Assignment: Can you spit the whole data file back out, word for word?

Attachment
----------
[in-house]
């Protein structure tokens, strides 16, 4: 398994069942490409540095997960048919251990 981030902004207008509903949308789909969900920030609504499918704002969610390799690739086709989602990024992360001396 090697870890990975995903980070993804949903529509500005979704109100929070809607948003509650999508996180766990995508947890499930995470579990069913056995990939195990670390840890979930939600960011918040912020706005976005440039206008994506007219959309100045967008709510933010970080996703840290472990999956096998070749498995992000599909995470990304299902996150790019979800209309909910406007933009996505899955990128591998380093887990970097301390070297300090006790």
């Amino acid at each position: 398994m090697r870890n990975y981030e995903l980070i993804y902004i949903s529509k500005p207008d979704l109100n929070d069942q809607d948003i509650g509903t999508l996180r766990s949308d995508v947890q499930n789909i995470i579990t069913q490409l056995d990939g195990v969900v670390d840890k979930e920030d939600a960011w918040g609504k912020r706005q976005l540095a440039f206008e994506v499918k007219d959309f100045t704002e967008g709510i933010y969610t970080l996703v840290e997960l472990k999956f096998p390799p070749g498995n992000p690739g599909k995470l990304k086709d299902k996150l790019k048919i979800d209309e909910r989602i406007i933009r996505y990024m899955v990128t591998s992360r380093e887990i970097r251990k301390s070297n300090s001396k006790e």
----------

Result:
[in-house]
């Protein structure tokens, strides 16, 4: 398994069942490409540095997960048919251990 981030902004207008509903949308789909969900920030609504499918704002969610390799690739086709989602990024992360001396 090697870890990975995903980070993804949903529509500005979704109100929070809607948003509650999508996180766990995508947890499930995470579990069913056995990939195990670390840890979930939600960011918040912020706005976005440039206008994506007219959309100045967008709510933010970080996703840290472990999956096998070749498995992000599909995470990304299902996150790019979800209309909910406007933009996505899955990128591998380093887990970097301390070297300090006790």
């Amino acid at each position: 398994m090697r870890n990975y981030e995903l980070i993804y902004i949903s529509k500005p207008d979704l109100n929070d069942q809607d948003i509650g509903t999508l996180r766990s949308d995508v947890q499930n789909i995470i579990t069913q490409l056995d990939g195990v969900v670390d840890k979930e920030d939600a960011w918040g609504k912020r706005q976005l540095a440039f206008e994506v499918k007219d959309f100045t704002e967008g709510i933010y969610t970080l996703v840290e997960l472990k999956f096998p390799p070749g498995n992000p690739g599909k995470l990304k086709d299902k996150l790019k048919i979800d209309e909910r989602i406007i933009r996505y990024m899955v990128t591998s992360r380093e887990i970097r251990k301390s070297n300090s001396k006790e």